Logo for Byte Magazine at Ball State University

Staying sane with 'Crash Bandicoot N. Sane Trilogy'

by Conner Tighe Perhaps one of the most interesting gaming franchises out there, the Crash Bandicoot Saga, originally starting in 1996, has made its way to its fourth release last month. The saga is one of the first jump, run, slide, and boss battle riddled games I experienced back when I stumbled across an original PlayStation copy. As fun and memorable as it is, it’s also one of the most frustrating games I’ve played—no matter the title. Yet, I keep coming back to die repeatedly at the hands of misplaced stepping and nitro explosions. Bandicoot is a wild animal living on the N. Sanity island with his sister, Coco. When he’s captured and experimented on by evil Dr. Neo Cortex and Dr. Nitrus Brio, he develops more human-like characteristics, like higher intelligence and the ability to comprehend and think for himself. Despite Brio’s warnings of the subject-Bandicoot-failing, Cortex didn’t listen, and Bandicoot broke out of the lab. Now waking up back on N. Sanity island, Bandicoot must work with spirit Aku Aku to save his girlfriend, Tawna, from being experimented on as well. Despite the fascinating plot, you’re going to experience challenge after challenge even with the re released PS4 copy. I’ve highlighted some tips and tricks to make your adventure just a little easier.

Use the ropes

There are many levels on Crash Bandicoot where Bandicoot must maneuver a bridge missing most of its pieces, forcing players to think creatively. "The Road to Nowhere" level is the first to do so. The regular brown colored pieces of wood are safe to land on, whereas the red pieces, both whole and broken, are not. Whole pieces give the players seconds to land on before collapsing, while the broken pieces collapse instantly, causing you to lose a life and start over from the last checkpoint. Here’s where I can help. Yes, the level offers alternatives to crossing these travesties, like turtles and a bridge piece or two to hopefully land on to jump to the other side. But this is too risky, and unless you’re a highly-skilled jumper, you won’t make it. All these levels feature ropes on the sides. By carefully, and I mean carefully landing on one or the other, you can walk/run to the next piece of rope and so on. Jump off now and then to break boxes and get checkpoints, but don’t get too comfortable; one misstep, and you’ll fall to your death.

Replay levels for more lives

Take advantage of every opportunity offered in all three titles. The original Crash Bandicoot is obviously tougher than Cortex Strikes Back and Warped, but you still may find yourself having to walk away after dying one too many times. Depending on the title you’re playing, you’ll be tasked with collecting different jewels. Each is equipped by completing different objectives, like destroying every box in a level or completing a level without dying. Something right under our noses is the wumpa fruit that comes from destroying certain boxes. Getting 100 wumpa fruits gets you a life. If you find yourself low on lives, play through past levels to get more lives and collect more jewels along the way.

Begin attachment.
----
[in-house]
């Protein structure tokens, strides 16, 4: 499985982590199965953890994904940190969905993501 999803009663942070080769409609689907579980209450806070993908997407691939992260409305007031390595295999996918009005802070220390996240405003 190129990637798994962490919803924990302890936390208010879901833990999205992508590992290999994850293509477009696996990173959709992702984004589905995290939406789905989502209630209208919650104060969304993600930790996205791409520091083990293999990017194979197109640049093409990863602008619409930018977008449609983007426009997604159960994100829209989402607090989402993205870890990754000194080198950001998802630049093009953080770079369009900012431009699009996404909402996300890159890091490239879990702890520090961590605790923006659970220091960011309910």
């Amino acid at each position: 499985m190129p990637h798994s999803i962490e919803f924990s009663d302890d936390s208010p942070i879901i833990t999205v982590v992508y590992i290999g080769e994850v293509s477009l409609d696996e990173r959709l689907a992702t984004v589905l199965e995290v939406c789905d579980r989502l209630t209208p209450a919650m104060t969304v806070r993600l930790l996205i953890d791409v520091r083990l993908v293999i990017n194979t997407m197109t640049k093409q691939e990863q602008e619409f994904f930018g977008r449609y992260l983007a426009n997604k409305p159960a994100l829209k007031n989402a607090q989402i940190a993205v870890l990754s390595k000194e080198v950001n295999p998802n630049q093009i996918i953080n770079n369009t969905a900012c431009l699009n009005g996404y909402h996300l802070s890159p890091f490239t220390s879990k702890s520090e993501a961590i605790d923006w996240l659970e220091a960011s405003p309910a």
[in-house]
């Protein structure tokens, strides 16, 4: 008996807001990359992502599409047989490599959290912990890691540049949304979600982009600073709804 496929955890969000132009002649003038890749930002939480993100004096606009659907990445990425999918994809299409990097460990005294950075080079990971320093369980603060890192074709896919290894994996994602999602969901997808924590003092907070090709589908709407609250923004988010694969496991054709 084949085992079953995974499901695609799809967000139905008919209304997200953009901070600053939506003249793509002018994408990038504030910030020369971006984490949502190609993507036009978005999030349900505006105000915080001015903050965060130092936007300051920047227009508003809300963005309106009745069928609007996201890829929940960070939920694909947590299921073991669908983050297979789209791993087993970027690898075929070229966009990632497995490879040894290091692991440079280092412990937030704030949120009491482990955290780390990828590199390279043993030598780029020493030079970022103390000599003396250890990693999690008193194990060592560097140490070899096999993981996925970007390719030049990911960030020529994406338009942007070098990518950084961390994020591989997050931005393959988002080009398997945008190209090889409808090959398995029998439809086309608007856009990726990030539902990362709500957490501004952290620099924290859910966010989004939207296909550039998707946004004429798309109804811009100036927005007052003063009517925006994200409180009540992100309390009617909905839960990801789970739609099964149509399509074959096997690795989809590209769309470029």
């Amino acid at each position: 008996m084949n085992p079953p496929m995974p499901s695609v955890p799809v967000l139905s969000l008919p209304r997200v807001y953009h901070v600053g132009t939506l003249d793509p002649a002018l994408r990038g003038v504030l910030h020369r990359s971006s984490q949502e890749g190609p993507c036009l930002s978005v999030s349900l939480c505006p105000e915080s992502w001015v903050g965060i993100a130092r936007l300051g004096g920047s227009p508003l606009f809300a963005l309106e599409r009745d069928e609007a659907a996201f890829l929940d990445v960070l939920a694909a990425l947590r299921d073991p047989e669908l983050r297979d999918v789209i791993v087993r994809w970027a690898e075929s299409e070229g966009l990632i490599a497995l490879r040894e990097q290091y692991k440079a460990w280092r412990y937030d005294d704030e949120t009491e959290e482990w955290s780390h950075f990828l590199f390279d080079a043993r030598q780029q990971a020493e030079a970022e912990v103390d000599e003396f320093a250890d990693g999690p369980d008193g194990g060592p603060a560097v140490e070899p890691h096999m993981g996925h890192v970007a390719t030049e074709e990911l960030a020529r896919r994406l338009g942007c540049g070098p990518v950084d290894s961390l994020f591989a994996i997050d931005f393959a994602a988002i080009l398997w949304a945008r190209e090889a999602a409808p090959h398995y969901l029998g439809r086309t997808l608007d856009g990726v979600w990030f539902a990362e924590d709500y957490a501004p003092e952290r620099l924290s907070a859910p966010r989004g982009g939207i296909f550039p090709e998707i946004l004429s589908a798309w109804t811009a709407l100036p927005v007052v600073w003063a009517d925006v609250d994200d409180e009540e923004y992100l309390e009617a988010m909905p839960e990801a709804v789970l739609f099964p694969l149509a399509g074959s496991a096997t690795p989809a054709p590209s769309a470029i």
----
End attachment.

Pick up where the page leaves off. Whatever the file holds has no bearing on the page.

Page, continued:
Analog vs. directional pad controls

The revamped saga allows players to play with analog controls and directional pad controls, which were the only option on the original releases. So, which is the easiest to use? Well, it depends. The game developers were clever in creating a 3D world using two different viewpoints throughout the saga. On the one hand, you’ll find the side view where Bandicoot maneuvers levels from left to right. On the other hand, Bandicoot will maneuver levels from back to front or vice versa. Both experiences are 3D, but the catch is depth perception; which is the main cause of my demise. Analog controls for front to back/back to front; directional controls for the left to right levels. Bandicoot is touchy and will jump with the slightest touch of the X button and could land you in a spot of trouble. 

The “slide-jump”

This tip applies to Cortex Strikes Back and Warped as players cannot slide in the original Crash Bandicoot. I have yet to achieve this expertly, but it’s possible to get the best jump possible with a carefully timed jump following a slide. By pressing the slide button, Bandicoot will go into a slide, but after immediately pressing the jump button, he will go for a higher jump which will make maneuvering obstacles that much easier. It’s a tricky maneuver, but worth it in the end.

Watch your shadow

Ninety percent of the trilogy involves maneuvering, rounding, and perusing dangerous obstacles to get to the end. Jumping over enemies is the easy part, but landing on small platforms, turtle shells, or a single suspended box in the air, that’s difficult. Here’s where I can help. Ever notice the faint shadow of Crash/Coco seconds before you land? Use this to your advantage; it’s no coincidence that game developers created a shadow helping players land safer on platforms.

Patience is everything

Patience is the most important tip if you take nothing else away from this article. The trilogy will test your patience to the point of “N. Sanity,” where even the most patient of people will find themselves punching a hole through the TV screen. (We hope not) But pay close attention to patterns and how objects and enemies walk, fly, and float before attempting to platform across. One mistimed jump could mean you start from the beginning of the level—depending on how many checkpoints the level offers. Approach the very edge of platforms and recognize the pattern of whatever it is you’re crossing before making your way.
Sources: Crash Bandicoot Fandom, PCGamesN Featured Image: Link-Cable

Comments

Comments